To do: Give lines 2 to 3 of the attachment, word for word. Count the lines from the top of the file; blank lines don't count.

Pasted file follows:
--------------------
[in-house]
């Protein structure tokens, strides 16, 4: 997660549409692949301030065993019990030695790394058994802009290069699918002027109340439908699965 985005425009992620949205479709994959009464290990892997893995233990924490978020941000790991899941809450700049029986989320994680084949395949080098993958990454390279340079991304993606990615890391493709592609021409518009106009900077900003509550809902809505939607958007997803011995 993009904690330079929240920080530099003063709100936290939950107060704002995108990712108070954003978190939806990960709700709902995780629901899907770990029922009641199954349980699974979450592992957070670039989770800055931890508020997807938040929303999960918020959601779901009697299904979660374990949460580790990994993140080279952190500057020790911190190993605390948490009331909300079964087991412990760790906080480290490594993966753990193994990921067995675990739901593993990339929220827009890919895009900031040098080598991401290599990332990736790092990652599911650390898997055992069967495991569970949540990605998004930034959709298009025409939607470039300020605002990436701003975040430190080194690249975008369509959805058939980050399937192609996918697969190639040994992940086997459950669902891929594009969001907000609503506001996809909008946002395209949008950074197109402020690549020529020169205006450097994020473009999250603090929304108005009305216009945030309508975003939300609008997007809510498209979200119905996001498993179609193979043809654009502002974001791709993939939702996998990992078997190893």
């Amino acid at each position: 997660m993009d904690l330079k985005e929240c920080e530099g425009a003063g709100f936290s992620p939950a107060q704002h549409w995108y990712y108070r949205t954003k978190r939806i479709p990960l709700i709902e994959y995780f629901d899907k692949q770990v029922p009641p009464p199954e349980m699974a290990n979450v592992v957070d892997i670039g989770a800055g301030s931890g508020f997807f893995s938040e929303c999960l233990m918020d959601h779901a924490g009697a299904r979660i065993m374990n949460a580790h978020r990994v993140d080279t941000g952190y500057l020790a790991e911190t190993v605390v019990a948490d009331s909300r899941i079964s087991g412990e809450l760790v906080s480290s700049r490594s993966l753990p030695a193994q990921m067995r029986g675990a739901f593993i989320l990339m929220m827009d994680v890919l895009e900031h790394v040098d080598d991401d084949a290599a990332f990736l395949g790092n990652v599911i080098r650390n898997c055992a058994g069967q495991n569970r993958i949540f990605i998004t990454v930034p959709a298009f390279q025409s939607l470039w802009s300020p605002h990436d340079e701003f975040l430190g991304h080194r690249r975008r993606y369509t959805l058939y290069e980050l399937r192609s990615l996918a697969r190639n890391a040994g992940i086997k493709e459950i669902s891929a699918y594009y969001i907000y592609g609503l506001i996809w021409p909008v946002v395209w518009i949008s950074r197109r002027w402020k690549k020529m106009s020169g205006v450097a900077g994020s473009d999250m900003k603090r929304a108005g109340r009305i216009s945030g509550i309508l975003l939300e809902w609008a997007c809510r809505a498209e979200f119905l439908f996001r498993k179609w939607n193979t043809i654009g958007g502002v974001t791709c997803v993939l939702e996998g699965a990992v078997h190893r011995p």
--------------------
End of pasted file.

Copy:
């Protein structure tokens, strides 16, 4: 997660549409692949301030065993019990030695790394058994802009290069699918002027109340439908699965 985005425009992620949205479709994959009464290990892997893995233990924490978020941000790991899941809450700049029986989320994680084949395949080098993958990454390279340079991304993606990615890391493709592609021409518009106009900077900003509550809902809505939607958007997803011995 993009904690330079929240920080530099003063709100936290939950107060704002995108990712108070954003978190939806990960709700709902995780629901899907770990029922009641199954349980699974979450592992957070670039989770800055931890508020997807938040929303999960918020959601779901009697299904979660374990949460580790990994993140080279952190500057020790911190190993605390948490009331909300079964087991412990760790906080480290490594993966753990193994990921067995675990739901593993990339929220827009890919895009900031040098080598991401290599990332990736790092990652599911650390898997055992069967495991569970949540990605998004930034959709298009025409939607470039300020605002990436701003975040430190080194690249975008369509959805058939980050399937192609996918697969190639040994992940086997459950669902891929594009969001907000609503506001996809909008946002395209949008950074197109402020690549020529020169205006450097994020473009999250603090929304108005009305216009945030309508975003939300609008997007809510498209979200119905996001498993179609193979043809654009502002974001791709993939939702996998990992078997190893």
């Amino acid at each position: 997660m993009d904690l330079k985005e929240c920080e530099g425009a003063g709100f936290s992620p939950a107060q704002h549409w995108y990712y108070r949205t954003k978190r939806i479709p990960l709700i709902e994959y995780f629901d899907k692949q770990v029922p009641p009464p199954e349980m699974a290990n979450v592992v957070d892997i670039g989770a800055g301030s931890g508020f997807f893995s938040e929303c999960l233990m918020d959601h779901a924490g009697a299904r979660i065993m374990n949460a580790h978020r990994v993140d080279t941000g952190y500057l020790a790991e911190t190993v605390v019990a948490d009331s909300r899941i079964s087991g412990e809450l760790v906080s480290s700049r490594s993966l753990p030695a193994q990921m067995r029986g675990a739901f593993i989320l990339m929220m827009d994680v890919l895009e900031h790394v040098d080598d991401d084949a290599a990332f990736l395949g790092n990652v599911i080098r650390n898997c055992a058994g069967q495991n569970r993958i949540f990605i998004t990454v930034p959709a298009f390279q025409s939607l470039w802009s300020p605002h990436d340079e701003f975040l430190g991304h080194r690249r975008r993606y369509t959805l058939y290069e980050l399937r192609s990615l996918a697969r190639n890391a040994g992940i086997k493709e459950i669902s891929a699918y594009y969001i907000y592609g609503l506001i996809w021409p909008v946002v395209w518009i949008s950074r197109r002027w402020k690549k020529m106009s020169g205006v450097a900077g994020s473009d999250m900003k603090r929304a108005g109340r009305i216009s945030g509550i309508l975003l939300e809902w609008a997007c809510r809505a498209e979200f119905l439908f996001r498993k179609w939607n193979t043809i654009g958007g502002v974001t791709c997803v993939l939702e996998g699965a990992v078997h190893r011995p």